Women and the "Rights of Man," 1750-1830

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104 Women and the "Rights of Man," 1750-1830

tence is subject to countless evils, would have for her part all the diffi­culties of virtue?

Fathers of the country, do not stain your immortal work by such a measure. No doubt a moral code is necessary—but morals are the work of time and education. They cannot be commanded. License is the natu­ral result of the oppressive regime of indissoluble marriage and of the dull, enervating education of the cloisters, the haunts of ignorance and fanaticism that you in your wisdom have destroyed. You will crown your work by according girls a moral education equal to that of their brothers, for education is to the soul what dew is to plants. It fertilizes, makes blossom, strengthens, and carries the seed productive of virtues and tal­ents to perfect maturity.

Representatives of the nation, vote down this unjust and unseemly code, in the name of honor, in the name of holy liberty. It would become the apple of discord in families and the tomb of liberty. Constraint with­ers the soul; the slave thinks only of breaking his chains, of avenging his servitude. No doubt the committee, in order to justify this odious article, consulted the theologians and not the philosophers. Well then, consult your own hearts! They will instruct you more fully than will the maxims of the jurists of past centuries—these men steeped in despotism, who consider the barrenness of their souls a result of virtue. Nature created us to be your equals, your companions and your friends; we are the mainstays of your childhood, the happiness of your mature years, and the consolation of your old age, all honorable titles that you must surely acknowledge.

26. Olympe de Gouges (1791)

Man, are you capable of being just? It is a woman who asks you this question; at least you will not deny her this right. Tell me! Who has given you the sovereign authority to oppress my sex? Your strength? Your tal­ents? Observe the creator in his wisdom; regard nature in all her gran­deur, with which you seem to want to compare yourself; and give me, if you dare, an example of this tyrannical empire.* Go back to the animals, consult the elements, study the plants, then glance over all the modifica­tions of organized matter, and cede to the evidence when I offer you the means. Seek, search, and distinguish, if you can, the sexes in the admin­istration of nature. Everywhere you will find them mingled, everywhere they cooperate in harmony with this immortal masterpiece.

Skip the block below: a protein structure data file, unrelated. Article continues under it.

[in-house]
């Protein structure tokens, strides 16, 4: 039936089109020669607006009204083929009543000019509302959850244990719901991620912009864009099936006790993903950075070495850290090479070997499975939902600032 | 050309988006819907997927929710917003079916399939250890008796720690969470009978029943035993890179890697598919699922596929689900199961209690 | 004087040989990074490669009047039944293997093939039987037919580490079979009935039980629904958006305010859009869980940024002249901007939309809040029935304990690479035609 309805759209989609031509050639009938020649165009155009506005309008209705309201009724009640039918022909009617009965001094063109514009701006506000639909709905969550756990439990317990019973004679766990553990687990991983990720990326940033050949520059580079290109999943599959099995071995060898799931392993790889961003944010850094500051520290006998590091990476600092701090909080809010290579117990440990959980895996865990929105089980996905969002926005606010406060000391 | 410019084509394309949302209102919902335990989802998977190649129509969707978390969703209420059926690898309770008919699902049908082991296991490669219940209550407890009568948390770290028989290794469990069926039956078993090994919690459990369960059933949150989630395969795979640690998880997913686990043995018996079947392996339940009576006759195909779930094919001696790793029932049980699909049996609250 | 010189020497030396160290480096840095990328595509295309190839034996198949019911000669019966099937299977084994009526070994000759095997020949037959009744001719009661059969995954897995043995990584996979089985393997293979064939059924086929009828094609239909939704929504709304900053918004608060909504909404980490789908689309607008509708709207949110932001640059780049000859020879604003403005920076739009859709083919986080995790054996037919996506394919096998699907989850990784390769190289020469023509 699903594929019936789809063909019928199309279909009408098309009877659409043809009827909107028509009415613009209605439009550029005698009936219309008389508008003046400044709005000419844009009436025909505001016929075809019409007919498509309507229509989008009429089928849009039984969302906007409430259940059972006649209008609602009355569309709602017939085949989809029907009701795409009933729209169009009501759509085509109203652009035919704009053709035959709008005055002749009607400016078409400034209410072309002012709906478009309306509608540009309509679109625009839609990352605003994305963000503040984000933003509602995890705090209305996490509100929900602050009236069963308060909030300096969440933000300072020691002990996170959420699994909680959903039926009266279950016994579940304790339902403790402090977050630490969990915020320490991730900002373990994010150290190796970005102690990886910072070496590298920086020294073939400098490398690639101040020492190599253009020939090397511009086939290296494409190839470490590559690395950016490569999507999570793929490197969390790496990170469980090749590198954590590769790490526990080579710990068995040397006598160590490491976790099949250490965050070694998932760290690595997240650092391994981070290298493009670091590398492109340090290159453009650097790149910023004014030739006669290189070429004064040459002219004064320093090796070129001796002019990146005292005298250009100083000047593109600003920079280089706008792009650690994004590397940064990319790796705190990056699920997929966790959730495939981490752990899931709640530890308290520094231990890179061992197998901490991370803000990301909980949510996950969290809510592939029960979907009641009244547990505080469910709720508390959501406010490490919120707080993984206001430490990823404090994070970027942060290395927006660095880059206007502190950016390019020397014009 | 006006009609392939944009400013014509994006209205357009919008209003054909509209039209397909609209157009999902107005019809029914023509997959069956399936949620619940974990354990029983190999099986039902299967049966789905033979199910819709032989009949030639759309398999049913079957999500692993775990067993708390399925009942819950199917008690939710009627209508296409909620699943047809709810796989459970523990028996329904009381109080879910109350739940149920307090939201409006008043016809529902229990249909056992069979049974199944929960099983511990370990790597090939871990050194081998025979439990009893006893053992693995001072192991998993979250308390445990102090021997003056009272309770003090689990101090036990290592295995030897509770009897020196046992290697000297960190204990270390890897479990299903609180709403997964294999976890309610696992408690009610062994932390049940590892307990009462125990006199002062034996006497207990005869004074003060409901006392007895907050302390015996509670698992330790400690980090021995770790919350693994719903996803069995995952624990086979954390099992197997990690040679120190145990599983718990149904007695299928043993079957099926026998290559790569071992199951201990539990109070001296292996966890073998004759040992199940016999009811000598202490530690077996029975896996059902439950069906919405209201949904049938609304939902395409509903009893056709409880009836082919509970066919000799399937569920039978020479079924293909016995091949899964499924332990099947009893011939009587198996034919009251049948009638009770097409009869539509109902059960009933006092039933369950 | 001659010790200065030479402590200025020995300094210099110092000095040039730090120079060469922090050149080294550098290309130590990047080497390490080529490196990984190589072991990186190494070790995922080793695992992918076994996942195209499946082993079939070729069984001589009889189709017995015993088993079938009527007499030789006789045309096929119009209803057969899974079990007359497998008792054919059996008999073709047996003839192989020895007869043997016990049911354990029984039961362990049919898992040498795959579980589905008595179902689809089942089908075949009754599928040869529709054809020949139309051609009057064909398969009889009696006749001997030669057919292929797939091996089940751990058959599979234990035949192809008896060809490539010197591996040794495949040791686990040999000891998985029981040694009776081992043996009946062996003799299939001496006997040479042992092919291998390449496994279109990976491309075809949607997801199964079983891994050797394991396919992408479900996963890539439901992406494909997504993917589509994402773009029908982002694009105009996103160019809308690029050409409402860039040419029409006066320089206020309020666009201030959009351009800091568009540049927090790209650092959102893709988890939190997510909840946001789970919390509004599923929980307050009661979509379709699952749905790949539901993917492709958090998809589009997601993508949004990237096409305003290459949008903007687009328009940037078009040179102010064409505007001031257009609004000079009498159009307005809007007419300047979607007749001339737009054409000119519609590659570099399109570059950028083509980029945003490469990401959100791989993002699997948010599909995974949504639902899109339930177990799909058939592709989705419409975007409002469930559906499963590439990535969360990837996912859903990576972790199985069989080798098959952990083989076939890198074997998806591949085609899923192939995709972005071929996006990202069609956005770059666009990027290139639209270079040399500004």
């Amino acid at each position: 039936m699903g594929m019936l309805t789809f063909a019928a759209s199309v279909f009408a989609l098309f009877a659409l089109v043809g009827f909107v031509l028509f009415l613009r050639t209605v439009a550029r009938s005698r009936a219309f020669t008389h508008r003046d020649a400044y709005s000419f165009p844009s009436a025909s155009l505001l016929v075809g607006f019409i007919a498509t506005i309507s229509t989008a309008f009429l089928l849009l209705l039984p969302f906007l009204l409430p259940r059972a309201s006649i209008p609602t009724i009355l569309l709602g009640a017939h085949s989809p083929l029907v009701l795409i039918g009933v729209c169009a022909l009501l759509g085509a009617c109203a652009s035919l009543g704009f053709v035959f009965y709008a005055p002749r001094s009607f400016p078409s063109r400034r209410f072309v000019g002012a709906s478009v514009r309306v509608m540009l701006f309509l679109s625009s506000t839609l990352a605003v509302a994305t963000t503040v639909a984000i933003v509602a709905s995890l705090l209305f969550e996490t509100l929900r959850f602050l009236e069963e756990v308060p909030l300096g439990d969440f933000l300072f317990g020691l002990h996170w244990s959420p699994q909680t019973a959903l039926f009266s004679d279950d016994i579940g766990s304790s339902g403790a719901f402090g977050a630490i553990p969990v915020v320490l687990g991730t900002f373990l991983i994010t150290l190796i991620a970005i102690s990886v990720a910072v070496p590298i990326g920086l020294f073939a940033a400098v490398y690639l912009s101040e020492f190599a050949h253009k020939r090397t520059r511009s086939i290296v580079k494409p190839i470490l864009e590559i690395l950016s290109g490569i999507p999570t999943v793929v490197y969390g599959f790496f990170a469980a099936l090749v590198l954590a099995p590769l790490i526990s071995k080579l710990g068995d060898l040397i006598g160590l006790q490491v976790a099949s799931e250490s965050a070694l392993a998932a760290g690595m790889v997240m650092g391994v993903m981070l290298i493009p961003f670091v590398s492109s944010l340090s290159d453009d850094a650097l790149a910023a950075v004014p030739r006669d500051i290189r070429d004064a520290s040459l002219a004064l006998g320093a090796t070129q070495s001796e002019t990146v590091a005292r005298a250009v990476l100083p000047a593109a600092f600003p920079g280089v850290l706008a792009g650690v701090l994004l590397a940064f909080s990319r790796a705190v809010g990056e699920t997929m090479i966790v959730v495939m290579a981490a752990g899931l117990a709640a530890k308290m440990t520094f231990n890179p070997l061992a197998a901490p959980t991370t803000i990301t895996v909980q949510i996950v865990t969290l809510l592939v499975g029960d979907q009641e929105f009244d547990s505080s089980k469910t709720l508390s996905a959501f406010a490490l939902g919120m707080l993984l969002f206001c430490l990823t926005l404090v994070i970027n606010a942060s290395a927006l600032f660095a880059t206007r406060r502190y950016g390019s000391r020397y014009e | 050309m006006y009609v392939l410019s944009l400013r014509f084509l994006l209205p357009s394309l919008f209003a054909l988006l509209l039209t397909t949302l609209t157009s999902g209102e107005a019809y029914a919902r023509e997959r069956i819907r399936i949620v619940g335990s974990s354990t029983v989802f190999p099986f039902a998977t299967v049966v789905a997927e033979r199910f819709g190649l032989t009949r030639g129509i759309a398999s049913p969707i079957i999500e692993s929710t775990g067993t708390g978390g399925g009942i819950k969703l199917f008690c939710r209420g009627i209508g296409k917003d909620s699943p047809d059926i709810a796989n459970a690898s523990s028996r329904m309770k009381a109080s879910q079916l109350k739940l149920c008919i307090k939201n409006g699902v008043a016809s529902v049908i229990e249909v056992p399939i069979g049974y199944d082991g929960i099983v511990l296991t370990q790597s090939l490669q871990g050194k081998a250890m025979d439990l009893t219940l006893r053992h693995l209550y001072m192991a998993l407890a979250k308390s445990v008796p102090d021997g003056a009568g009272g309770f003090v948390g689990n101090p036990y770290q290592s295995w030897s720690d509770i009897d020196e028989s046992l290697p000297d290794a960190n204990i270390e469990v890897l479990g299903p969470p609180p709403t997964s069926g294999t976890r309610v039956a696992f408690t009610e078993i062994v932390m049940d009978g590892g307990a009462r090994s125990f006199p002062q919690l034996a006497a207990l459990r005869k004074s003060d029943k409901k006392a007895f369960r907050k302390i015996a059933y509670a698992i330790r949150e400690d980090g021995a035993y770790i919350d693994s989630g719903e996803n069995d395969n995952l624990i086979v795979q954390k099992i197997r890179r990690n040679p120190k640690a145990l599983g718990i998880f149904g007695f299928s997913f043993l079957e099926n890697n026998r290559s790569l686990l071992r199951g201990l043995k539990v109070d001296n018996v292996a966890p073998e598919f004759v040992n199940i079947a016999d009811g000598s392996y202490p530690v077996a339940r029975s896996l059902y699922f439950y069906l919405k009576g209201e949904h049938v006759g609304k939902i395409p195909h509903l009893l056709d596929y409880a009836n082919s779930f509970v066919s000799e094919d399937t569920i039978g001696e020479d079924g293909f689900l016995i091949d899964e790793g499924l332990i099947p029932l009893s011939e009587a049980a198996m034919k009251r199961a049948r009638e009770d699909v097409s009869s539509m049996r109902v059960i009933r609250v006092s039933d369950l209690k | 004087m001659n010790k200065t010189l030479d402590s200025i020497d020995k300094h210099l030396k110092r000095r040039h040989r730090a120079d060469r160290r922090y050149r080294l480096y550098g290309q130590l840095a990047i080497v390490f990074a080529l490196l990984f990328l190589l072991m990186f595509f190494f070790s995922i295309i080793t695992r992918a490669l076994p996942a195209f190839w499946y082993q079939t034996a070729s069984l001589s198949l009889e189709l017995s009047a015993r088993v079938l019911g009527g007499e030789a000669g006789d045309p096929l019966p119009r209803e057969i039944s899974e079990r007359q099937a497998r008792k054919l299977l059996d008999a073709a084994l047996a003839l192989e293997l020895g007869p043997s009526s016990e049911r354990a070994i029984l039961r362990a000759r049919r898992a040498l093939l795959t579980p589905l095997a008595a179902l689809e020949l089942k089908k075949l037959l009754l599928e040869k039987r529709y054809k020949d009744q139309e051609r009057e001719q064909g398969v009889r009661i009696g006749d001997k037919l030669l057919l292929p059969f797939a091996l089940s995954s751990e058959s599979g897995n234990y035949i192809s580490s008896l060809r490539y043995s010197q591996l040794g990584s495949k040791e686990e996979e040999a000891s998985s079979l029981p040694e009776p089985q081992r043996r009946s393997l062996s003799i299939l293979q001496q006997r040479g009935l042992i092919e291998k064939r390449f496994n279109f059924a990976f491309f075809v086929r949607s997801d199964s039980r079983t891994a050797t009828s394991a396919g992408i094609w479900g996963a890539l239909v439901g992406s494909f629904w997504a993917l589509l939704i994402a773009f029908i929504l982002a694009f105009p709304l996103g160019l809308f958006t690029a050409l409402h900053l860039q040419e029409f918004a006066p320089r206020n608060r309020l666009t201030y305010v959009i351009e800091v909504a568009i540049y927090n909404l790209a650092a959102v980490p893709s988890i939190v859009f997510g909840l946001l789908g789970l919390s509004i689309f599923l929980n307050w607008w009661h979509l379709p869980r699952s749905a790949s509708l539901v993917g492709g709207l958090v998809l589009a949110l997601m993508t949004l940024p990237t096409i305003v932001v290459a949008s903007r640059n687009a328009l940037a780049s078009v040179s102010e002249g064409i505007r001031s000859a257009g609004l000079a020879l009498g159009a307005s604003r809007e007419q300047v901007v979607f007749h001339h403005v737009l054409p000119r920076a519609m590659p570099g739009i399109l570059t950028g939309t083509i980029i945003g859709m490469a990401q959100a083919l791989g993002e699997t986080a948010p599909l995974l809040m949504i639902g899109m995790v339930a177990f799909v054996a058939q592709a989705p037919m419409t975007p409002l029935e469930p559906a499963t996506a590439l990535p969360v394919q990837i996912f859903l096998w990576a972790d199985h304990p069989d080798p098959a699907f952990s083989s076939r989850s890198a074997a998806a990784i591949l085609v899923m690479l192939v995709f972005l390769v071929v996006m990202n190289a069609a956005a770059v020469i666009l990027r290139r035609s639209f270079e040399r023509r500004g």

Only man has fashioned himself a principle out of this exception. Bi­zarre, blind, bloated by science and degenerate, in this century of en-lightenment and wisdom, he, in grossest ignorance, wishes to exercise the command of a despot over a sex that has received every intellectual fac­ulty; he claims to rejoice in the Revolution and claims his rights to equal­ity, at the very least.

* From Paris to Peru, from Rome to Japan, the most stupid animal, in my opinion, man.

26. Olympe de Gouges (1791) 105

Declaration of the Rights of Woman and Citizen,

To be decreed by the National Assembly in its last meetings or in those of the next legislature.


The mothers, daughters, and sisters, representatives of the nation, de­mand to be constituted a national assembly. Considering that ignorance, disregard of or contempt for the rights of women are the only causes of public misfortune and of governmental corruption, they have resolved to set forth in a solemn declaration, the natural, inalienable and sacred rights of woman; to the end that this declaration, constantly held up to all members of society, may always remind them of their rights and du­ties; to the end that the acts based on women's power and those based on the power of men, being constantly measured against the goal of all po­litical institutions, may be more respected; and so that the demands of female citizens, henceforth founded on simple and indisputable princi­ples, may ever uphold the constitution and good morals, and may con­tribute to the happiness of all.

Consequently, the sex that is superior in beauty as well as in courage of maternal suffering, recognizes and declares, in the presence and under the auspices of the Supreme Being, the following rights of woman and citizen.

Article One. Woman is born free and remains equal in rights to man. Social distinctions can be founded only on general utility.